Intermediate Next.js

Auth Actions

Scott Moss

Scott Moss

Superfilter AI
Intermediate Next.js

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The "Auth Actions" Lesson is part of the full, Intermediate Next.js course featured in this preview video. Here's what you'd learn in this lesson:

Scott creates server actions to handle authentication from the sign-up and sign-in forms. The actions are created in an actions directory outside the app directory. The registerUser action is then imported into the SignupForm component.


Transcript from the "Auth Actions" Lesson

>> Scott Moss: But we're just gonna hop into it, cuz that's the fun part. So if you click on implementation, basically implementation is all the code we're about to write for this. What we need to do, the goal is to, if you saw when I did the demo of the app, I had the sign in form, the sign up form.

We need to make that work. It doesn't do anything until we hook this up. So first what you need to do is, you need to check out to a different branch. You check out to the step/0 branch. This branch has, it doesn't work. There's nothing in here, [LAUGH] there's only the bare minimum in here.

Our goal is to get this to work. Right, we're gonna go in and start making these things work together. The main branch is where everything is completed. So that's what I showed you at the beginning. But we're gonna start on step 0 with pretty much everything stripped out, and we need to go in and enable it.

The first thing we're gonna do is getting those authentication forms to work using form actions. So the first thing we need to do is, so again, I'm gonna tell you what my opinion of it is while also telling you what I think. NextJS want you to do is not, [LAUGH] they don't always match.

What I like to do with my actions is, I like to put them in an actions folder on the route. There's many ways to make actions. You can make them directly inside of a server component and different things like that. I prefer to put them on the routes.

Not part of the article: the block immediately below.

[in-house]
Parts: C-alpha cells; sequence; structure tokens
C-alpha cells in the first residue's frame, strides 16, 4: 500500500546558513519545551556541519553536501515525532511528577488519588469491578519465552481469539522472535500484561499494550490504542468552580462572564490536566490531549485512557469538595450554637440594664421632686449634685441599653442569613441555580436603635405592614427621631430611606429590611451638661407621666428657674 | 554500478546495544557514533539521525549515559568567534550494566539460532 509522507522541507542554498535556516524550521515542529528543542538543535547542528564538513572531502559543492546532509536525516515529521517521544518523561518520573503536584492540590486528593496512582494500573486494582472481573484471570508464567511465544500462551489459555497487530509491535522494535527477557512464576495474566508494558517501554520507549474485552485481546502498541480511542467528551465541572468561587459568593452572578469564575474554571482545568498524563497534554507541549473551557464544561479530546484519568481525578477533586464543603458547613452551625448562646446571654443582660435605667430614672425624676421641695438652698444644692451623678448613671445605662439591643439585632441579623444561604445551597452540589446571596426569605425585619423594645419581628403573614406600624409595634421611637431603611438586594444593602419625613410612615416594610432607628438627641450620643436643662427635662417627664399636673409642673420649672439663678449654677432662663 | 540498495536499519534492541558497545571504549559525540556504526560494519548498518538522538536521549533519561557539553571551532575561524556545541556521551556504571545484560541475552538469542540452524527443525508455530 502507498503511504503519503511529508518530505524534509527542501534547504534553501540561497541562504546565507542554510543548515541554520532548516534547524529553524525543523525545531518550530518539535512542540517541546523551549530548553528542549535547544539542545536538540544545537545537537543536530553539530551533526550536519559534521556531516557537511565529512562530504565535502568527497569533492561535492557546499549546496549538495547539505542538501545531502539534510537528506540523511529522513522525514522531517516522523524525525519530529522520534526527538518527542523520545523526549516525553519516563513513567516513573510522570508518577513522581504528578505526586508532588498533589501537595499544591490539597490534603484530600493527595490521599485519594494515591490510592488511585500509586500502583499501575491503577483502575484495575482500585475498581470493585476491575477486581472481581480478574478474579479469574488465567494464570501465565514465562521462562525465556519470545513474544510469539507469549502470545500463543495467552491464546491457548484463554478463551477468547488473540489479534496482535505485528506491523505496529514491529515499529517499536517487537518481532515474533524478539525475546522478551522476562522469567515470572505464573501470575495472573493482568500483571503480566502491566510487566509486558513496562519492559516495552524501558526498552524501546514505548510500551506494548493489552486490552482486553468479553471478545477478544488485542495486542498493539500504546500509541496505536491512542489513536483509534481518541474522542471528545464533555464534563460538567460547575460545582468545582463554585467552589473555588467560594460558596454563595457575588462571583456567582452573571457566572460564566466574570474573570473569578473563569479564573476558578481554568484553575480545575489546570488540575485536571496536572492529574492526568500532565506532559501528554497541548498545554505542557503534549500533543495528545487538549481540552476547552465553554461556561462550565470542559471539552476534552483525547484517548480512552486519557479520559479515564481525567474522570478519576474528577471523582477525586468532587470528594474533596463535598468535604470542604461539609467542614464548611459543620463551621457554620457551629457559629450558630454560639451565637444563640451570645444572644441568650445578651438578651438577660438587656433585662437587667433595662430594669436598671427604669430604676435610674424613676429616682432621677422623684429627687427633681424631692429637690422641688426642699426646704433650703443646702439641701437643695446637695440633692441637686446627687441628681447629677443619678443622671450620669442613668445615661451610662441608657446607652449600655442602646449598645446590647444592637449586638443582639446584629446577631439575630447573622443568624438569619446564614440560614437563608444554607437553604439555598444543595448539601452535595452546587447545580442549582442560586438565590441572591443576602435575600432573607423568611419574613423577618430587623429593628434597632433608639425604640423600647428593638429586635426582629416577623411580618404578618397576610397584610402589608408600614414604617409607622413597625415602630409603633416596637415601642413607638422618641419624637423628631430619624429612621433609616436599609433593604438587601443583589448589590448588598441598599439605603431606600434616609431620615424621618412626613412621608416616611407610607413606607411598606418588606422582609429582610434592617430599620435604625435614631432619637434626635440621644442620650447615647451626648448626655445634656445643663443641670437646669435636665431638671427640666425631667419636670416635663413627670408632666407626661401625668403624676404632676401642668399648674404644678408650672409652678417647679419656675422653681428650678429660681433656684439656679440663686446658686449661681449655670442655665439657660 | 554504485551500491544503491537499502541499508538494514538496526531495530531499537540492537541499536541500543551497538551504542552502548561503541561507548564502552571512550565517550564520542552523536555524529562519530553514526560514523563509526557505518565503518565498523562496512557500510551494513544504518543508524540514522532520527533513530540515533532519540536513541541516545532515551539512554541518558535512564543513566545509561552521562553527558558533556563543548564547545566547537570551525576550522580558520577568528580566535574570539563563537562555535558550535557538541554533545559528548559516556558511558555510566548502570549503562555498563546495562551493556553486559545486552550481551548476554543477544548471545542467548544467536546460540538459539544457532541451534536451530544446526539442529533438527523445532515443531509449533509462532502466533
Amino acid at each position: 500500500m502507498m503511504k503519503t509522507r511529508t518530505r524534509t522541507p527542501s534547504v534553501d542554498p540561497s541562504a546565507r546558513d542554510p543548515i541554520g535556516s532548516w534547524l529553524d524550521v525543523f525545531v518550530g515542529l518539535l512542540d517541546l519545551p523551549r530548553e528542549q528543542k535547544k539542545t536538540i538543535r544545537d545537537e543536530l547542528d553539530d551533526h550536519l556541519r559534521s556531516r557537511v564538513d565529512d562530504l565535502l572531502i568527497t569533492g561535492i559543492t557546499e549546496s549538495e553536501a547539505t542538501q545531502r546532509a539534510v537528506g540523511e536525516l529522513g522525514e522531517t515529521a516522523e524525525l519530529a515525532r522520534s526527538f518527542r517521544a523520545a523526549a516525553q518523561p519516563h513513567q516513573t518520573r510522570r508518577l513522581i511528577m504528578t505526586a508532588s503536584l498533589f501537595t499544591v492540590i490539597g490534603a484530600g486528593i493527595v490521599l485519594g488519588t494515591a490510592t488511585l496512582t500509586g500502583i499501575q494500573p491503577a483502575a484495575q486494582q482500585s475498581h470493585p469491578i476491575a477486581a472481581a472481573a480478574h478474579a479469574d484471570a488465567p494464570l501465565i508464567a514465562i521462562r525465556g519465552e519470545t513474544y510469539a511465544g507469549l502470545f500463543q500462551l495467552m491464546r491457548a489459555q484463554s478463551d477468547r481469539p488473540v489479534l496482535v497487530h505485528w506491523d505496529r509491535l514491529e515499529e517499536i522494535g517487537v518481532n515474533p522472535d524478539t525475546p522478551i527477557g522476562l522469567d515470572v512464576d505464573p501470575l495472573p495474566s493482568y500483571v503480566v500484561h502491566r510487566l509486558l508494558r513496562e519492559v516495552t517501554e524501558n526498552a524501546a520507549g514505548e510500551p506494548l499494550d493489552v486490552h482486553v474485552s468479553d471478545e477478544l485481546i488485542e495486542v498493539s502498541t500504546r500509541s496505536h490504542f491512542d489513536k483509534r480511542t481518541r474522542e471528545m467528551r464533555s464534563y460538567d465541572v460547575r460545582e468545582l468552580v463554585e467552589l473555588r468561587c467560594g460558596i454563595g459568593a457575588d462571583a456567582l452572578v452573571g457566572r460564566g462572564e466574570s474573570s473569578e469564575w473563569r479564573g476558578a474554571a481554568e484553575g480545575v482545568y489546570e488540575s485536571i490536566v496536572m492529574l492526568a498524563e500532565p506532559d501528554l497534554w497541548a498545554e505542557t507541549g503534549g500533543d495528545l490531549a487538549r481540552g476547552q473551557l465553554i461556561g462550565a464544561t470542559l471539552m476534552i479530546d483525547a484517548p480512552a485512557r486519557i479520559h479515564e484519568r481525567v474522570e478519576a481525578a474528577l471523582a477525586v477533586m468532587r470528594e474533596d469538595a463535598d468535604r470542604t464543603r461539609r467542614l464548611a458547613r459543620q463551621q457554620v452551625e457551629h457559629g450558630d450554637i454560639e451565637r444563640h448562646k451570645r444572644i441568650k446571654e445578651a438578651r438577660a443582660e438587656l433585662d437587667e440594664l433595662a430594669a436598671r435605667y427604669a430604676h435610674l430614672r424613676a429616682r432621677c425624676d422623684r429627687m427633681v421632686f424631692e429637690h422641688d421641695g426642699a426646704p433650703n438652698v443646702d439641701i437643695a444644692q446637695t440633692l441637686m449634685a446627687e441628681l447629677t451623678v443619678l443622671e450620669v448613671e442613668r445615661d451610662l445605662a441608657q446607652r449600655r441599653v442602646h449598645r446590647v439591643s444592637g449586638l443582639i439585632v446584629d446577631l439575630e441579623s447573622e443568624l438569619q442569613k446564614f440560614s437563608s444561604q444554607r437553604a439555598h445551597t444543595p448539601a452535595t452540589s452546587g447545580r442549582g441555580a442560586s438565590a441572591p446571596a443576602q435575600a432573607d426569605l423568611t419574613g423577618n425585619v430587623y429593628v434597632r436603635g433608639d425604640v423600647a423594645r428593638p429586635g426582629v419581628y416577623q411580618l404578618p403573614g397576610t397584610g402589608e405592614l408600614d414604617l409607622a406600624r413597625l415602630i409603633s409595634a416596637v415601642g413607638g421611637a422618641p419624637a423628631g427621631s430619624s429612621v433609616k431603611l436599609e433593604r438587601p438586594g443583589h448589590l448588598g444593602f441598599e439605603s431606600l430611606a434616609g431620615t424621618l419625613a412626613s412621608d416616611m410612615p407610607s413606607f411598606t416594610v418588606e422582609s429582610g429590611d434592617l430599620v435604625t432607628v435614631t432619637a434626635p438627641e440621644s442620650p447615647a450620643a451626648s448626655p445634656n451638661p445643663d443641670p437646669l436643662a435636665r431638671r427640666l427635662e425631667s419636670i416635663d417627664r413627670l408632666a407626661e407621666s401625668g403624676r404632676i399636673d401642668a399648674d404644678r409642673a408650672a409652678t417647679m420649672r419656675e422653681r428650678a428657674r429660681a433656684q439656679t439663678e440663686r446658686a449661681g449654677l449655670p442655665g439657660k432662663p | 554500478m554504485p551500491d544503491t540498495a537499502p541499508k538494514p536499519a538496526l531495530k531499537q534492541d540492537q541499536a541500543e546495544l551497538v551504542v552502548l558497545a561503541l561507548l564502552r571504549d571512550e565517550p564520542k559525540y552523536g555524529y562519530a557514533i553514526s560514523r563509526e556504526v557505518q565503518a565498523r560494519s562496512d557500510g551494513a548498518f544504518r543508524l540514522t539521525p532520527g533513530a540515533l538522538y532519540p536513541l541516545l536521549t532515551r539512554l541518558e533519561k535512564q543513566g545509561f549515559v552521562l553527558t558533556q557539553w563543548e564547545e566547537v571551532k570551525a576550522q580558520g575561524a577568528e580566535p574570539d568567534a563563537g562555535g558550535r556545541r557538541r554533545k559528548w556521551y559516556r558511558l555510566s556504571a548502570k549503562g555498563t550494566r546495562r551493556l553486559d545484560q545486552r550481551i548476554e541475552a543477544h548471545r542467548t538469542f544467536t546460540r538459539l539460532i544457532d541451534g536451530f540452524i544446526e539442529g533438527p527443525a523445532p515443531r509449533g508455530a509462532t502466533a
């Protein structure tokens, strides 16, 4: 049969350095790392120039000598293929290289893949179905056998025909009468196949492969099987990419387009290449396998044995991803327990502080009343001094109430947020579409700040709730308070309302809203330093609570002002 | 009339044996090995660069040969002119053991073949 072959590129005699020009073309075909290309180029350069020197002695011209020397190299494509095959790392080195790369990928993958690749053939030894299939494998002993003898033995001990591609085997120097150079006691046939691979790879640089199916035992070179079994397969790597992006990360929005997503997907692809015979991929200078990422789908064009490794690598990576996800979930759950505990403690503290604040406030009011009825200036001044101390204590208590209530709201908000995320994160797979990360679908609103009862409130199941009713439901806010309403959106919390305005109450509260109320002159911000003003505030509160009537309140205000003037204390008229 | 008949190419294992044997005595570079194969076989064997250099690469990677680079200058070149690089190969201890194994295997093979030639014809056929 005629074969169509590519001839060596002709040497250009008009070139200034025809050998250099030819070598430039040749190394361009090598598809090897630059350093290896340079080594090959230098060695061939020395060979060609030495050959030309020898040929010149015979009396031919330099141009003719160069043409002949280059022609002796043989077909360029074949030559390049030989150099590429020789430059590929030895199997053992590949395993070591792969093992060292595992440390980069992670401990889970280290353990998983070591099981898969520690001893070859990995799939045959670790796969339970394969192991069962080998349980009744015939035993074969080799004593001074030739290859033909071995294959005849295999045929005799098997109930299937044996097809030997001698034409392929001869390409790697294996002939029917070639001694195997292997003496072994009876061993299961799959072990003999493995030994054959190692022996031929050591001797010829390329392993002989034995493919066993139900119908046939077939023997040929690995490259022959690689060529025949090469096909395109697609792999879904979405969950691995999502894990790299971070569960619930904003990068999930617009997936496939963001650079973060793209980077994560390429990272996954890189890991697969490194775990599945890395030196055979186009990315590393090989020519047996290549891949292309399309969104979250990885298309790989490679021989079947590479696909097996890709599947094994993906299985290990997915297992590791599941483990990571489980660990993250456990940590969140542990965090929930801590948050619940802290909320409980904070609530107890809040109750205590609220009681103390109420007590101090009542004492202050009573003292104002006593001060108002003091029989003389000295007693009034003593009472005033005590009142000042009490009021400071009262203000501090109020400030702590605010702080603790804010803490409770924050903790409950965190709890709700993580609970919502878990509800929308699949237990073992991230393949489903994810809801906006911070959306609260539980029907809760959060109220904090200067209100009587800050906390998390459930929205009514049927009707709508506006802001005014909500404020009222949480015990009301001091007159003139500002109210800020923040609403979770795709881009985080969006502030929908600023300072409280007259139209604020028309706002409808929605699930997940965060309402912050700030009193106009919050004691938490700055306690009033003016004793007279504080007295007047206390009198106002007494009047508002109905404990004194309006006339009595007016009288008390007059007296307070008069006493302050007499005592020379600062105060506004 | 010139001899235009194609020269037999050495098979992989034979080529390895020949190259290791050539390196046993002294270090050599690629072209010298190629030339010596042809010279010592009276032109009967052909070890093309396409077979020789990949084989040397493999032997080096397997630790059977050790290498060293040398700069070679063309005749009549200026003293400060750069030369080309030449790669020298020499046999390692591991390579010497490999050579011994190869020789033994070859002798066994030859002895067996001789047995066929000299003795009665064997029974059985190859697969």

You can even make them inside of client components. When you do that, it's just really hard to test them, move them around, just like any other piece of code. So I just put them all in a folder. So that's what we're gonna do, we're gonna make a folder called actions.

And for our actions, as far as being able to sign in and sign up, we're gonna make a file called auth. These are gonna be all the actions we use for authentication. So let's do that.
>> Scott Moss: So on the route, not inside the app directory, but literally on the route of the repo, I'm gonna make a new folder called actions.

And inside of there, a new file called auth.ts. So yeah, please follow along if you can.
>> Scott Moss: And then from there, there are a few imports, get back to my notes, that we wanna use. Talk about the use server directive and why we need this outside of a component, right?

So use server. Anybody know what this does? This directive does, or wanna guess?
>> Speaker 2: Or says that this page should be processed on the server.
>> Scott Moss: Yeah, you would think so, [LAUGH]. There's actually.
>> Speaker 2: Okay.
>> Scott Moss: There's actually a, where is it? Server only, there we go. That's what this does.

Yeah, that makes sense. Use server should force it, right? Yeah, this use server is a hint to the React compiler that this file should be ran in a NodeJS environment, basically. It's like, this should be ran in a NodeJS environment. It also hints at how, when you start composing components together like a client component with a server component, it hints to the compiler that, these things can't belong in this order.

You can't import a server component into a client component, or something like that. So it gives the compiler hints and it tells it what environment it should run in and what it has access to. Also, just from a human perspective, it's just something you can look at and be like, okay, I know this file has the context of a server, so therefore we're good.